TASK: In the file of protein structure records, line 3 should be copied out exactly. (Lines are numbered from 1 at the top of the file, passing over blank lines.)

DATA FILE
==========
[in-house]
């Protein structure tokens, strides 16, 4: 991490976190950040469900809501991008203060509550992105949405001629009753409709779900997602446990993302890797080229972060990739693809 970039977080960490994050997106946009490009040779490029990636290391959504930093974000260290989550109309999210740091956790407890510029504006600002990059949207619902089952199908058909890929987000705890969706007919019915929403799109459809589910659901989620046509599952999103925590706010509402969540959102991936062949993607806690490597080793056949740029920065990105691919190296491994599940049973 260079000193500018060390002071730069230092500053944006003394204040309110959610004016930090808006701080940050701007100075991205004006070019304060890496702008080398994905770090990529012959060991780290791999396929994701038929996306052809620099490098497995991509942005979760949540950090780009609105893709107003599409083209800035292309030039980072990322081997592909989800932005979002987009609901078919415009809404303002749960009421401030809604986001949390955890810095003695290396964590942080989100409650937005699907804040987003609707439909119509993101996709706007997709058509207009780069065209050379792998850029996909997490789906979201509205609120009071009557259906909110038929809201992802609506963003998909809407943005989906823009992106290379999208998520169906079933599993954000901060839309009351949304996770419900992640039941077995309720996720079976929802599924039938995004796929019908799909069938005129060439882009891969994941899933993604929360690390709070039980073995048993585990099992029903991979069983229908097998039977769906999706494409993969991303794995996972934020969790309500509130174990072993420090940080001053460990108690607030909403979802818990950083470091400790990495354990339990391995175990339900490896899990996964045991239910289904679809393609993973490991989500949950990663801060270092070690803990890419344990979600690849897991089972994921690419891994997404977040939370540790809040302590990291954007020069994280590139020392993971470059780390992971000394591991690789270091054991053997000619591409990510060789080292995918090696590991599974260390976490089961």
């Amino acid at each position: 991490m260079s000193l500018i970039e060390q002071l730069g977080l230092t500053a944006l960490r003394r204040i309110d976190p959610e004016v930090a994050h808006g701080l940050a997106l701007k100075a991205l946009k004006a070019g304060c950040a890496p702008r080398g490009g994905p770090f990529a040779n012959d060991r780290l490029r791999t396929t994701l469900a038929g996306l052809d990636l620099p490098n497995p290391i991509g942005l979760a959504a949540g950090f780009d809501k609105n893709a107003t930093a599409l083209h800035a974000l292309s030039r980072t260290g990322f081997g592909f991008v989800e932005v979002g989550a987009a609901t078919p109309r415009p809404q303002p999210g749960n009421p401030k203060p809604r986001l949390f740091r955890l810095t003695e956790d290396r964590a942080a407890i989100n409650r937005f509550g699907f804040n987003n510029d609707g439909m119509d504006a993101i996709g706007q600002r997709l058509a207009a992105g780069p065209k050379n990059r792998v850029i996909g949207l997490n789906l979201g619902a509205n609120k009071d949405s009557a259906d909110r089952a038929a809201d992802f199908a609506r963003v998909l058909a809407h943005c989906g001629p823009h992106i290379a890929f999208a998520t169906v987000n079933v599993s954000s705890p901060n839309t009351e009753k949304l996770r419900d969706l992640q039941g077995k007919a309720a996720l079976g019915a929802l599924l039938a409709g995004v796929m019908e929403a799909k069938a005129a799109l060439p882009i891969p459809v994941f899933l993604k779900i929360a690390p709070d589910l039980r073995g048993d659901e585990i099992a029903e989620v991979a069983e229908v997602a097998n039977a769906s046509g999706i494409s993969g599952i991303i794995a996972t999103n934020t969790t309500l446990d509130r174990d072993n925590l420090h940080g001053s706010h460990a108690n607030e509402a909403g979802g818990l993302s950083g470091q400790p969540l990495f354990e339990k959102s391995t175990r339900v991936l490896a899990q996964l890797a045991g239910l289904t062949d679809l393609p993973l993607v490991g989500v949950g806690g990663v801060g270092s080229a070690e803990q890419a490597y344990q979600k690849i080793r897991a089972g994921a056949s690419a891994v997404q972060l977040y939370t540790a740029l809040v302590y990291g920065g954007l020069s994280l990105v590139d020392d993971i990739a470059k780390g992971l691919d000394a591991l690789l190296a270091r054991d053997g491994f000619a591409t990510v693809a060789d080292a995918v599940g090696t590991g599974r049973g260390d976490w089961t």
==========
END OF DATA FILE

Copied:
């Amino acid at each position: 991490m260079s000193l500018i970039e060390q002071l730069g977080l230092t500053a944006l960490r003394r204040i309110d976190p959610e004016v930090a994050h808006g701080l940050a997106l701007k100075a991205l946009k004006a070019g304060c950040a890496p702008r080398g490009g994905p770090f990529a040779n012959d060991r780290l490029r791999t396929t994701l469900a038929g996306l052809d990636l620099p490098n497995p290391i991509g942005l979760a959504a949540g950090f780009d809501k609105n893709a107003t930093a599409l083209h800035a974000l292309s030039r980072t260290g990322f081997g592909f991008v989800e932005v979002g989550a987009a609901t078919p109309r415009p809404q303002p999210g749960n009421p401030k203060p809604r986001l949390f740091r955890l810095t003695e956790d290396r964590a942080a407890i989100n409650r937005f509550g699907f804040n987003n510029d609707g439909m119509d504006a993101i996709g706007q600002r997709l058509a207009a992105g780069p065209k050379n990059r792998v850029i996909g949207l997490n789906l979201g619902a509205n609120k009071d949405s009557a259906d909110r089952a038929a809201d992802f199908a609506r963003v998909l058909a809407h943005c989906g001629p823009h992106i290379a890929f999208a998520t169906v987000n079933v599993s954000s705890p901060n839309t009351e009753k949304l996770r419900d969706l992640q039941g077995k007919a309720a996720l079976g019915a929802l599924l039938a409709g995004v796929m019908e929403a799909k069938a005129a799109l060439p882009i891969p459809v994941f899933l993604k779900i929360a690390p709070d589910l039980r073995g048993d659901e585990i099992a029903e989620v991979a069983e229908v997602a097998n039977a769906s046509g999706i494409s993969g599952i991303i794995a996972t999103n934020t969790t309500l446990d509130r174990d072993n925590l420090h940080g001053s706010h460990a108690n607030e509402a909403g979802g818990l993302s950083g470091q400790p969540l990495f354990e339990k959102s391995t175990r339900v991936l490896a899990q996964l890797a045991g239910l289904t062949d679809l393609p993973l993607v490991g989500v949950g806690g990663v801060g270092s080229a070690e803990q890419a490597y344990q979600k690849i080793r897991a089972g994921a056949s690419a891994v997404q972060l977040y939370t540790a740029l809040v302590y990291g920065g954007l020069s994280l990105v590139d020392d993971i990739a470059k780390g992971l691919d000394a591991l690789l190296a270091r054991d053997g491994f000619a591409t990510v693809a060789d080292a995918v599940g090696t590991g599974r049973g260390d976490w089961t």